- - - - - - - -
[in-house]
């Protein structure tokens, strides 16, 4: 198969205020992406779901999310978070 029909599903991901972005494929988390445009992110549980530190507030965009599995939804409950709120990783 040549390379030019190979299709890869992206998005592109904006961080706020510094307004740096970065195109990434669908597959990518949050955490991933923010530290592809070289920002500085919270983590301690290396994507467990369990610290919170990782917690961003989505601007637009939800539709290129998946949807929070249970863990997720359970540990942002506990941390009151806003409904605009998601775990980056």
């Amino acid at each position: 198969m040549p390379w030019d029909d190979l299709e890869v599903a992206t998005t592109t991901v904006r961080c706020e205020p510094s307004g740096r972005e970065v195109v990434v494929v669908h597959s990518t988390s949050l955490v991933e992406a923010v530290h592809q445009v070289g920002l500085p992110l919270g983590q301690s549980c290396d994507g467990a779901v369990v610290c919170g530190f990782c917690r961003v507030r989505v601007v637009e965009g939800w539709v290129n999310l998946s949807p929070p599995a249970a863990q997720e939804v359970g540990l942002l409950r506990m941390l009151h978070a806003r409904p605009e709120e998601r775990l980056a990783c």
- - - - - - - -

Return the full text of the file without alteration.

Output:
[in-house]
């Protein structure tokens, strides 16, 4: 198969205020992406779901999310978070 029909599903991901972005494929988390445009992110549980530190507030965009599995939804409950709120990783 040549390379030019190979299709890869992206998005592109904006961080706020510094307004740096970065195109990434669908597959990518949050955490991933923010530290592809070289920002500085919270983590301690290396994507467990369990610290919170990782917690961003989505601007637009939800539709290129998946949807929070249970863990997720359970540990942002506990941390009151806003409904605009998601775990980056």
């Amino acid at each position: 198969m040549p390379w030019d029909d190979l299709e890869v599903a992206t998005t592109t991901v904006r961080c706020e205020p510094s307004g740096r972005e970065v195109v990434v494929v669908h597959s990518t988390s949050l955490v991933e992406a923010v530290h592809q445009v070289g920002l500085p992110l919270g983590q301690s549980c290396d994507g467990a779901v369990v610290c919170g530190f990782c917690r961003v507030r989505v601007v637009e965009g939800w539709v290129n999310l998946s949807p929070p599995a249970a863990q997720e939804v359970g540990l942002l409950r506990m941390l009151h978070a806003r409904p605009e709120e998601r775990l980056a990783c």